In another direction I worked PJ2MI – a familiar callsign. Checking my log we first worked in 2003 using PSK63 – quite an achievement as I would have been using my K2 and 4W output. More recently I have worked Jose using PSK31 and JT65A. On 20m I worked K8CZC who from the look of his eQSL would have been using low power (QRP).

A good session on 15m

There was not much life on 10m this morning but 15m was really hopping. I started off using PSK31 and my first QSO was with a Ukrainian YL named Olga! Her call was US5UFF and her QSL shows that she is (X)YL of UR4UHE. I think the UFF stands for Ukrainian Flora and Fauna which seems to be a popular award scheme over in Ukraine.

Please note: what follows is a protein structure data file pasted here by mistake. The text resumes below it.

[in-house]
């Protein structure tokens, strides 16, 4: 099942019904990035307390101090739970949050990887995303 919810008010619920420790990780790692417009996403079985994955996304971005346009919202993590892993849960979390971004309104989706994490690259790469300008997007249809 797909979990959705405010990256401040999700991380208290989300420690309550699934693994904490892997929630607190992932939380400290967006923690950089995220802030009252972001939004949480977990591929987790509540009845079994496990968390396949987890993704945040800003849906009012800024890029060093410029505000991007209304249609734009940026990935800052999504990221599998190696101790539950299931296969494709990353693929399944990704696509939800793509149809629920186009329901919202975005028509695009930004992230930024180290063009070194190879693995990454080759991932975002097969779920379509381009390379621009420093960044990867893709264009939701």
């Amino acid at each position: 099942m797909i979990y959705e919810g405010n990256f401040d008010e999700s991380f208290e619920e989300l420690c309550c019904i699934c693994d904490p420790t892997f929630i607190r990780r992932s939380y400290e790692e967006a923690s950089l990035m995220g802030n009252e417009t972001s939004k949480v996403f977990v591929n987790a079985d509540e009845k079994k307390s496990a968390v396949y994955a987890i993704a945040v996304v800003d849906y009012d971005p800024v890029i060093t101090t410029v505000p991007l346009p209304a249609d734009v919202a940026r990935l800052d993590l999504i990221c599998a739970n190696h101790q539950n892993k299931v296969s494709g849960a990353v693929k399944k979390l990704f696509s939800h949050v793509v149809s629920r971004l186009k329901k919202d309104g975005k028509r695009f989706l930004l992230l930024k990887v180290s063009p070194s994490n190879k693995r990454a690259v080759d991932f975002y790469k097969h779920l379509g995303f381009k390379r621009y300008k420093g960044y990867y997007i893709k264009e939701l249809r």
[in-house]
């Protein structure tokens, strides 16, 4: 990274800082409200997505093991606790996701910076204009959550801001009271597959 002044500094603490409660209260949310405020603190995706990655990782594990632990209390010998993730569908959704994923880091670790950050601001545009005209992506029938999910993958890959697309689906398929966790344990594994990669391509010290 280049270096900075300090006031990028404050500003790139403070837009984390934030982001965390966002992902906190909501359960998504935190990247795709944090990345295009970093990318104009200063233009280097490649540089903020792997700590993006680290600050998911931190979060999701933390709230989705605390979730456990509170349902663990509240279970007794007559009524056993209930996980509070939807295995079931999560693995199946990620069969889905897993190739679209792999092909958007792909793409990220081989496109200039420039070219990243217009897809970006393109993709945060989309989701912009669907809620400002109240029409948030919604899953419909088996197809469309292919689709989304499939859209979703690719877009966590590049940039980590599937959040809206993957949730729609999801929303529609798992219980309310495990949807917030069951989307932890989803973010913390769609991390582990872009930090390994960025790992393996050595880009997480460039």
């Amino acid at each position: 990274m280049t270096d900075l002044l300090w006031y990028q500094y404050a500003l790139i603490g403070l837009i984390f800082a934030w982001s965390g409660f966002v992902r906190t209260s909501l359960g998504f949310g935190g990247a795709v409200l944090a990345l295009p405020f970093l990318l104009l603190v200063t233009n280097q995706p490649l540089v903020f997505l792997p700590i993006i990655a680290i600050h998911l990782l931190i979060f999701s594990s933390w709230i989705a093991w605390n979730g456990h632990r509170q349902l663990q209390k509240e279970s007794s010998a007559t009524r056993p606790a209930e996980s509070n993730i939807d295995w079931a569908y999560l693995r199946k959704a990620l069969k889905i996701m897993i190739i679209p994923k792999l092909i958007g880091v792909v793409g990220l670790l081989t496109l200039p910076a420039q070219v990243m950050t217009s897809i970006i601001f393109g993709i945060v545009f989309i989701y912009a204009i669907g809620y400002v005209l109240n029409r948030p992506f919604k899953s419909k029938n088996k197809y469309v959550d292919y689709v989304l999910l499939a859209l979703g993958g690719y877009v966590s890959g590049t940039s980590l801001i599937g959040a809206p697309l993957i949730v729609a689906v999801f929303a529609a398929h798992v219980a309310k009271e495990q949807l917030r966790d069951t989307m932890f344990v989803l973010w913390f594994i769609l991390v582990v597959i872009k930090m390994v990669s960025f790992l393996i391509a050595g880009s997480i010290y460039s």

I was calling CQ and worked a whole string of east European and Russian stations. Calling CQ is a good way to fill the log but not a good way to work much DX as if any DX did reply it would likely be lost under the strong local stations calling.

As the hour approached lunch time I did some search and pouncing and managed to nab HS4ESF from Mahasarakham University in Thailand. I don’t think it’s the first time I have worked Thailand on PSK but it was nice nonetheless, and he has a nice QSL.

I’ve often noticed from my beacon monitoring that the time around midday to lunch time is a good time to work DX on the higher HF bands. I didn’t work any other DX today but I was pleased to see on Propagation Reporter that my 40W of PSK31 to an attic dipole had been decoded near Sydney in Australia! Perhaps I’ll work VK on PSK31 one day!